In addition, ask your existing employees for referrals.  Getting a recommendation from your employees cuts down on recruiting costs, and your current employees are not likely to refer someone who is unqualified or expected to be a bad employee.  When necessary, advertise your position through targeted channels, which may include getting referrals from colleagues in your industry, online recruiting, or advertising in trade publications.

All interested applicants, even those coming through an internal referral, should follow the same recruiting process.  For instance, if your company normally requires external candidates to fill out an application or send in a resume, then internal candidates and personal referrals must do so as well.  The purpose is to start all applicants on an objectively level playing field.

Next, the company should invite a select group of candidates for an interview.  Whether that interview takes place over the phone or face-to-face, there should be more than one person from the company participating in the interview.  The interviewers should be certain to ask each candidate the same core set of questions so that they can adequately compare candidates, and steer clear of any questions that could imply discriminatory or unfair hiring practices.  For example, it would be inappropriate to ask, “Do you go to church?” or, “How many days did you call in sick last year?”  These questions could suggest that the employer is not interested in hiring people of different religions (religious discrimination), or someone who has recently been ill (potential disability discrimination).  Even a question as innocuous as “When did you graduate from high school,” could get your company in trouble for age discrimination.  The best practice is to limit questions to those directly related to the open position.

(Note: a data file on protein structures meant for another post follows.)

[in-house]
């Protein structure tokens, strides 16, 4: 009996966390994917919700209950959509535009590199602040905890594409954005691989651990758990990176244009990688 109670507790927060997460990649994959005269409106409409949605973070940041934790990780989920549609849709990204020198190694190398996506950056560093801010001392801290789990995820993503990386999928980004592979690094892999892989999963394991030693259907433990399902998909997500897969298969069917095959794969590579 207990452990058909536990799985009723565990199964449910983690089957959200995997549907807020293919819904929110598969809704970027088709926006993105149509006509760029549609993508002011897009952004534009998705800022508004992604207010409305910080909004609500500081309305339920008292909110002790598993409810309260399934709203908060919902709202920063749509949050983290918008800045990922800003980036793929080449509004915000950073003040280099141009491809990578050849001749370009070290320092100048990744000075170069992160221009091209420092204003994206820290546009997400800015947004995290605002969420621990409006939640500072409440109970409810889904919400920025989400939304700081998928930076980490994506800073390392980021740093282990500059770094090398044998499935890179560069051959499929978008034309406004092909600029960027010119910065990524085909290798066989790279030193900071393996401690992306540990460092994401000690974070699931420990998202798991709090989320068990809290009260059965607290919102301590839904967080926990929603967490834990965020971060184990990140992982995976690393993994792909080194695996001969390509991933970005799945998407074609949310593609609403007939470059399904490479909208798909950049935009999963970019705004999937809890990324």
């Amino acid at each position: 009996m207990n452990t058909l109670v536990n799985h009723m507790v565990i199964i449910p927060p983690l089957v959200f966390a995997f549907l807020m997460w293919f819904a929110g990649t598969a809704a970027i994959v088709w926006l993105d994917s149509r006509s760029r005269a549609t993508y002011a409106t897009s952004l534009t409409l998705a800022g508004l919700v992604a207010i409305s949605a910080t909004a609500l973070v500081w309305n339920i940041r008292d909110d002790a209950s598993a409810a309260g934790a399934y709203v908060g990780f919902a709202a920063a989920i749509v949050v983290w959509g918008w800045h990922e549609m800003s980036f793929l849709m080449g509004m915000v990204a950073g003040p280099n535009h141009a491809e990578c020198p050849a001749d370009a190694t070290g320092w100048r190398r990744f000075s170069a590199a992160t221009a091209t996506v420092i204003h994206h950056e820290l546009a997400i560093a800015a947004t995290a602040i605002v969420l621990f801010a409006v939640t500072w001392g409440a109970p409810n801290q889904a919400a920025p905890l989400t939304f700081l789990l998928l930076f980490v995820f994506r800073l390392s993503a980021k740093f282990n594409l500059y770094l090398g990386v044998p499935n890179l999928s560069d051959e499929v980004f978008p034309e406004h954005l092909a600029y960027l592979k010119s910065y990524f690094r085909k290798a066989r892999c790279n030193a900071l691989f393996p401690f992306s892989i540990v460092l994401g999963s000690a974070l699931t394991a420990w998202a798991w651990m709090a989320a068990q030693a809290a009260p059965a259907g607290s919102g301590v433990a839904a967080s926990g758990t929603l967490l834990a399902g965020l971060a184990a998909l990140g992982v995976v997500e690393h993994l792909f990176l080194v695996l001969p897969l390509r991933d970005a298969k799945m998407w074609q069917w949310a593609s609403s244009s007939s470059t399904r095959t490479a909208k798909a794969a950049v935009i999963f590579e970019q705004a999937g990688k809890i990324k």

Close out the recruiting process with a written offer letter.  To some construction companies, this may seem overly formal or even unnecessary.  But consider what it would be like to close out a bid without a formal written proposal.  The intentions of the parties and terms under which they agreed to work together would not be clear and could easily be subject to abuse.  The offer letter is essential because it explains the terms and conditions under which the employment is being offered, including the contingencies upon which the company can revoke its offer of employment.

Measure Twice, Cut Once: The Importance of Reference Checks

Workers often put their best face forward during the interview process.  As a result, an employer can be easily won over by a charismatic applicant and think that it is a good idea to get the person started working right away.  That is not a recommended practice.

As the old adage goes, “trust, but verify.”  As a matter of course, all offers of employment should be contingent upon the applicant successfully passing a criminal background check, reference check, and pre-employment drug screening.  A negative result on one of these tests could result in the company revoking its offer of employment.

A criminal background or public records check must be limited to the last seven years.  Give careful consideration to any convictions that appear on the applicant’s record.  Certain convictions may send up red flags for your company.  For instance, drug convictions, fraud, deceit, assault and battery may suggest that the person you have selected may not have the moral character that you want or need in your workplace.  If your company revokes its offer of employment based on a criminal record, you will need to provide a copy of that record to the applicant.

Background checks are also recommended.  This is an opportunity for the company to discuss the applicant’s attributes with his/her personal or professional references.  These discussions will hopefully confirm that your company has made a good hiring decision.

Finally, because many jobs in the construction industry are inherently hazardous, your company may want to consider a pre-employment physical to verify the candidate is physically able to do the work (either with or without accommodations), and mandate a pre-employment drug screening test.  Under the federal Drug Free Workplace Act, contractors must certify that they will provide drug-free workplaces as a condition of receiving a contract or grant from a federal agency.  There are similar requirements for those contracting with the State of California.  In general, it is important to screen out and revoke an offer of employment for anyone showing signs of illegal drug use.

Final Comment

The bottom line is that it takes time to find the right person.  Just as your company takes the time to plan and prepare for its projects, so too must your company take time to plan and prepare for its hiring needs.